Data is at the very core of the Solvency II articles, and it is clear that any internal model approval process (IMAP) will focus heavily on data input to the model.
It is widely recognized that the increased frequency of Solvency II reporting is likely to require organizations to collect and prepare data faster than they do today.
Many in the industry are ﬁnding that they need to aggregate or segment data in new ways, and to source additional data that they have not previously modeled. But most importantly, EIOPA (European Insurance and Occupational Pensions Authority, formerly CEIOPS) has set out a number of explicit and stringent data quality requirements.
EIOPA data quality requirements
For many non-life insurers:
Solvency II data requirements pose significant challenges for their liability data. Catastrophe modeling data is a particular concern, with issues around availability and granularity of key non-ﬁnancial information.
Speciﬁcally, these issues relate to the age of data, as there are potentially long lags between production of useable datasets (exacerbated for reinsurers), and a lack of granularity about geographical location for all the risks and error rates on building types and other descriptor ﬁelds.
For life insurers:
There is increasing pressure to obtain greater transparency on asset and investment risk data, with counterparty exposure, corporate debt and liquidity of assets being targeted in particular.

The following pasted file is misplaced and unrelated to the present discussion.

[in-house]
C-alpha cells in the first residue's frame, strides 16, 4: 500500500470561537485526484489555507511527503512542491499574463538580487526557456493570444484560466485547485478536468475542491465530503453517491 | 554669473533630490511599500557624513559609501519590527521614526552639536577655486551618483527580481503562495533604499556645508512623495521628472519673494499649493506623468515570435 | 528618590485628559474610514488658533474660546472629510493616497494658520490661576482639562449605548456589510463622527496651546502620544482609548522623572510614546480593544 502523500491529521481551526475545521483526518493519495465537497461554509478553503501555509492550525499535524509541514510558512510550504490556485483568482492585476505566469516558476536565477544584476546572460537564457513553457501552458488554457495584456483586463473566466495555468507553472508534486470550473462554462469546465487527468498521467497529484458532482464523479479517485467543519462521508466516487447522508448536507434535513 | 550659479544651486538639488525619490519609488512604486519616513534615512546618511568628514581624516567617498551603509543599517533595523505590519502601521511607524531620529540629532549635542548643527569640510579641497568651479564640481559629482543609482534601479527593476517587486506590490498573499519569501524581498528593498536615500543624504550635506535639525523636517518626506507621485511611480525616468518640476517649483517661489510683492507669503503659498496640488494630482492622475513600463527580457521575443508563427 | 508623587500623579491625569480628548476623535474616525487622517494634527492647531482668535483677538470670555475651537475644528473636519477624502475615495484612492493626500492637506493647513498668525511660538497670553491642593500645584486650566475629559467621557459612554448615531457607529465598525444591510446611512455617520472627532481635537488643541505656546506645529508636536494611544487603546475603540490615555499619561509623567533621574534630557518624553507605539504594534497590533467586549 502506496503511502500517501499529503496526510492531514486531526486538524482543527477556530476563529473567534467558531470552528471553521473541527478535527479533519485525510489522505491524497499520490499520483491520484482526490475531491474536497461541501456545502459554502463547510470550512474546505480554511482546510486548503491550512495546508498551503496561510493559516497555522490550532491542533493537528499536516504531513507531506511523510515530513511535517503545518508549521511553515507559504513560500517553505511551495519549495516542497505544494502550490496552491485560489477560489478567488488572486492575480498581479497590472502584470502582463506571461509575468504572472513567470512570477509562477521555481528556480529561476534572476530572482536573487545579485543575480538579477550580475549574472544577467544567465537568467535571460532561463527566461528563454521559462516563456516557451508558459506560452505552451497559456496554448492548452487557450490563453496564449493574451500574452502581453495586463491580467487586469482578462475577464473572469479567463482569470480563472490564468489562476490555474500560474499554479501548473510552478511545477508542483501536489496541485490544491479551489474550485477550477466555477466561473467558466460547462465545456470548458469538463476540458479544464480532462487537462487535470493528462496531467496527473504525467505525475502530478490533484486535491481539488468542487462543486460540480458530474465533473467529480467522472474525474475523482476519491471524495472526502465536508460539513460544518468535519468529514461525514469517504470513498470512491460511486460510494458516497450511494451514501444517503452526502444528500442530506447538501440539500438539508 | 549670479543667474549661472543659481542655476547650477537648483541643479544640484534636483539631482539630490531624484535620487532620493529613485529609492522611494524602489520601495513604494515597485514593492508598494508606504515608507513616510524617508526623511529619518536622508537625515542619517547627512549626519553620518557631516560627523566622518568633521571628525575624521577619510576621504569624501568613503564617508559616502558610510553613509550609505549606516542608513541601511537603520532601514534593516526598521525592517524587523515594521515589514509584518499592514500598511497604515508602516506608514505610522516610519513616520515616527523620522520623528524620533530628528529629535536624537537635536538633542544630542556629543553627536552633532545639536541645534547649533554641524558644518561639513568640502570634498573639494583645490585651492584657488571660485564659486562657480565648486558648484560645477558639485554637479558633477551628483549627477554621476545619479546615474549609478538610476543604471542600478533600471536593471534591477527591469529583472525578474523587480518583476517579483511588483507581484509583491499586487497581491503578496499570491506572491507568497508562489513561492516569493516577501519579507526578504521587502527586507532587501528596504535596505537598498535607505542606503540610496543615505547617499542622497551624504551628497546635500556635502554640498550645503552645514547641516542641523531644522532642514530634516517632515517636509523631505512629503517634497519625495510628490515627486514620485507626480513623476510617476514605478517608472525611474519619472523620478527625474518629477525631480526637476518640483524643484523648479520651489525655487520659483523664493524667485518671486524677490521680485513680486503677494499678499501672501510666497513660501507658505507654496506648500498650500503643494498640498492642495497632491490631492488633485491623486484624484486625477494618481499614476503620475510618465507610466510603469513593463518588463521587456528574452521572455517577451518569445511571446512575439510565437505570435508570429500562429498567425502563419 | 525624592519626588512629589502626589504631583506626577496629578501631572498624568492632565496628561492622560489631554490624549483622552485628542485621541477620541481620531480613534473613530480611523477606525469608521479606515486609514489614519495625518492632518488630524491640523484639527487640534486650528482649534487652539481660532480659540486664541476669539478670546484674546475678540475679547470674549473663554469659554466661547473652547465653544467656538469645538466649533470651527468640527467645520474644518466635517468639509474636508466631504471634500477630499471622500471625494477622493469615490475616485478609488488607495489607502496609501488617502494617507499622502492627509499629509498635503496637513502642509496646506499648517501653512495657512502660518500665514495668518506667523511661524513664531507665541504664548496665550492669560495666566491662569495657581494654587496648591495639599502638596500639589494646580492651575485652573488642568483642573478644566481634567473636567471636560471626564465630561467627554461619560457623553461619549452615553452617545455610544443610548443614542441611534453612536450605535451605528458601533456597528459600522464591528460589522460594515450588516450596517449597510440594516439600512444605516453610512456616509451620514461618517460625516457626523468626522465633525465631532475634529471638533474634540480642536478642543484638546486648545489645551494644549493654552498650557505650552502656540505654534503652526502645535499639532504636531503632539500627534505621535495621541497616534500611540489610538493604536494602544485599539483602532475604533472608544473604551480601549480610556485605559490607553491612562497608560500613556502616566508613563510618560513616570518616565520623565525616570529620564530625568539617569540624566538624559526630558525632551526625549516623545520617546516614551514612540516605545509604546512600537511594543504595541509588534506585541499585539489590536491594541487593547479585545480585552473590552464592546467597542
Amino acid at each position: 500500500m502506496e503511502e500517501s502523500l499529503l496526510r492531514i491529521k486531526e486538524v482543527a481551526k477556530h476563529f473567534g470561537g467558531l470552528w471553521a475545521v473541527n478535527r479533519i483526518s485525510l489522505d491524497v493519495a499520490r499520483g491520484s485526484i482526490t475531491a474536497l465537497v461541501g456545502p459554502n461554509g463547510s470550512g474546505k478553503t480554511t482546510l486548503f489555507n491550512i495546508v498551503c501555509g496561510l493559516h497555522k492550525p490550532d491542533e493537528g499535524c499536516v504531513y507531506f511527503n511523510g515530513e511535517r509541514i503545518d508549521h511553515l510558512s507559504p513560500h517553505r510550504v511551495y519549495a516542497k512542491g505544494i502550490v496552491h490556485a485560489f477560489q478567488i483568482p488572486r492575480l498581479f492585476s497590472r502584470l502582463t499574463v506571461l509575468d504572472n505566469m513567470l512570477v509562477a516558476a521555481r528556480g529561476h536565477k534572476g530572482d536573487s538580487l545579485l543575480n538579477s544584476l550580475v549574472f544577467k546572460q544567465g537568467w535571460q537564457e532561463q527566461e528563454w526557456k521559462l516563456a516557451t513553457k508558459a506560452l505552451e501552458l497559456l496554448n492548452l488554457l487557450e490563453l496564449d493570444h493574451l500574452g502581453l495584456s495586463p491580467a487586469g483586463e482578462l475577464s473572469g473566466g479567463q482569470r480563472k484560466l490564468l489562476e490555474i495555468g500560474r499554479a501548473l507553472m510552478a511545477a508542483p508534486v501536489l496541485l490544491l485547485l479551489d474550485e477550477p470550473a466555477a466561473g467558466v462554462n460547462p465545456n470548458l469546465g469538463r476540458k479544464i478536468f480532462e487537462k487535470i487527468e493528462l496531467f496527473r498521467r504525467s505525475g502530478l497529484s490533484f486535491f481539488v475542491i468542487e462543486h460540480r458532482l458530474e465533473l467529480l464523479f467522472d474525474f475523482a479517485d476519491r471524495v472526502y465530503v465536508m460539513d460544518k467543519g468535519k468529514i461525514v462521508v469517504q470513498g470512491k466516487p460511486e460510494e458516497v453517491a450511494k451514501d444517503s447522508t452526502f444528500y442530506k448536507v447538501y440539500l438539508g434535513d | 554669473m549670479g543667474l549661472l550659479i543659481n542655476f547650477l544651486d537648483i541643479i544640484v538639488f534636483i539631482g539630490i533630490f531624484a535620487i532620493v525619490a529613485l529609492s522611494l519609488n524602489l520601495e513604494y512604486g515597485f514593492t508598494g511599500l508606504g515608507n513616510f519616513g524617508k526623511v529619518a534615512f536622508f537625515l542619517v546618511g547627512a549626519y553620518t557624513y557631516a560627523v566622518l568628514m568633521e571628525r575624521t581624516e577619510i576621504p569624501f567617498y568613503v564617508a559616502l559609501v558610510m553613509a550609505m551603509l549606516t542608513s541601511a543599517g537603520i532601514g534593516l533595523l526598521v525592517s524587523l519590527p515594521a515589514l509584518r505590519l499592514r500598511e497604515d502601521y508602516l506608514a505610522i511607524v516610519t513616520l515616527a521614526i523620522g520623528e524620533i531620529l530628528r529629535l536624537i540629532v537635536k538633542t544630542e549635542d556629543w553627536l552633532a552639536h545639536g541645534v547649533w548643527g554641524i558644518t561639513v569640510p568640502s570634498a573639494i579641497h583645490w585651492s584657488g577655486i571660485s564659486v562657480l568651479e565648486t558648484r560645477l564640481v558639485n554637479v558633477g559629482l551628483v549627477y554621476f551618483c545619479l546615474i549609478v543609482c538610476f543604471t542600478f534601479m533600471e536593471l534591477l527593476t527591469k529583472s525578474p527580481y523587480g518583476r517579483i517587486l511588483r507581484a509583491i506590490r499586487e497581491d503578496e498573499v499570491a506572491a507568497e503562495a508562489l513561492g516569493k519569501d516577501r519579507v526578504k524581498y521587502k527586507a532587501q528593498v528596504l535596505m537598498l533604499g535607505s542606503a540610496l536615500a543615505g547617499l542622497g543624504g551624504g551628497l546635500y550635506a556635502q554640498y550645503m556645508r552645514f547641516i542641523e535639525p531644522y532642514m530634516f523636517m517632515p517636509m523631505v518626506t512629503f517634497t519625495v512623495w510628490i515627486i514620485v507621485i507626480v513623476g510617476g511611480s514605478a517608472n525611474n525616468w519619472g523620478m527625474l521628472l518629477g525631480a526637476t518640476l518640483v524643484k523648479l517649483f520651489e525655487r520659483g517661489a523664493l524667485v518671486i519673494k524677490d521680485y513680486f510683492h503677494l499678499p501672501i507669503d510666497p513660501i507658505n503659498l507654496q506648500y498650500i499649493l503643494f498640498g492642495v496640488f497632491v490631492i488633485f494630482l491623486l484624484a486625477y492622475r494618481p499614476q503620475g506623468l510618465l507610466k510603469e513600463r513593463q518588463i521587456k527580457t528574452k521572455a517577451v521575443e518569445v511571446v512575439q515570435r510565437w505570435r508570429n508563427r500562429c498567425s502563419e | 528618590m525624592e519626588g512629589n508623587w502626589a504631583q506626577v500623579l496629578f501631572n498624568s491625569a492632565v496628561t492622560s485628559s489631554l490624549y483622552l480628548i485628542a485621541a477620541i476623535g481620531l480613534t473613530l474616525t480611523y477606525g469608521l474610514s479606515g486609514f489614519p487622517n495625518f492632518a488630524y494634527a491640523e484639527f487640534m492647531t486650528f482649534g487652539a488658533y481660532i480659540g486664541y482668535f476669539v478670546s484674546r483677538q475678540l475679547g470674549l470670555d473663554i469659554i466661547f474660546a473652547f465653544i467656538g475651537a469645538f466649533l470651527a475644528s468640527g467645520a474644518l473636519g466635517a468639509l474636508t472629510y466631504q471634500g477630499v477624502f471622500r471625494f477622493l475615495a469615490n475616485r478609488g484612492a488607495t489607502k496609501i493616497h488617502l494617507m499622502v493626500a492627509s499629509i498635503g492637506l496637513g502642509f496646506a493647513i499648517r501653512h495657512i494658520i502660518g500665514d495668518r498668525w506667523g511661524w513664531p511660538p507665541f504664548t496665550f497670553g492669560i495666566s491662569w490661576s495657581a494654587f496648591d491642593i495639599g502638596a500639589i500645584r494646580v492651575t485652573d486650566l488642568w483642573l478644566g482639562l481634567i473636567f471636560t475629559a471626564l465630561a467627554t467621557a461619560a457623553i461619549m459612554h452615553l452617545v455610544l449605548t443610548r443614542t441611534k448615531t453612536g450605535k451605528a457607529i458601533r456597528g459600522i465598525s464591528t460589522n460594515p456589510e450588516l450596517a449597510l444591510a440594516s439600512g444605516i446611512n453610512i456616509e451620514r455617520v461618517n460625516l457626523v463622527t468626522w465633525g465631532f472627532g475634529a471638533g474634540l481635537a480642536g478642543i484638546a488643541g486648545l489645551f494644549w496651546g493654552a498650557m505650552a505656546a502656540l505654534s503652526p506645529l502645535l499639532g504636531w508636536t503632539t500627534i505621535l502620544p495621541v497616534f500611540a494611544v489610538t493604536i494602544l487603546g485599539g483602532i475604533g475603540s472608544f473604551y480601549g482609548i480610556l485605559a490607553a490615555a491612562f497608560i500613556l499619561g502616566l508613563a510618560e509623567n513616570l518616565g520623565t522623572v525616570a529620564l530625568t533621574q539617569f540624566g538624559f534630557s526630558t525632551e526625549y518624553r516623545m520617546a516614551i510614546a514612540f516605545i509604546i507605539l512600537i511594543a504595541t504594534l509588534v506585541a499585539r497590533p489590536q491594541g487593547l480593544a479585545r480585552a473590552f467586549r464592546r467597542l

Solvency II QIS
The Solvency II QIS exercises have frequently highlighted to ﬁrms a number of additional data requirements to calculate solvency capital under the standard formula, and to populate the reporting templates.
Additional processes and controls are likely to be required for all ﬁrms, for example, in the sourcing of additional data for complex assets for investment risk and counterparty risk modeling. The most recent QIS 5 exercise highlighted the granularity of asset data as a key challenge facing the industry.
In many cases, the current data available was found to be insufficient for performing the full look-through calculations for the SCR as required by QIS 5. As a result, a suite of assumptions had to be made on the underlying asset mix, with minor changes to the assumptions, potentially resulting in material changes to model outputs.
Regulators are likely to take a dim view of such assumptions being used in lieu of reliable asset data.
<< Previous | Next >>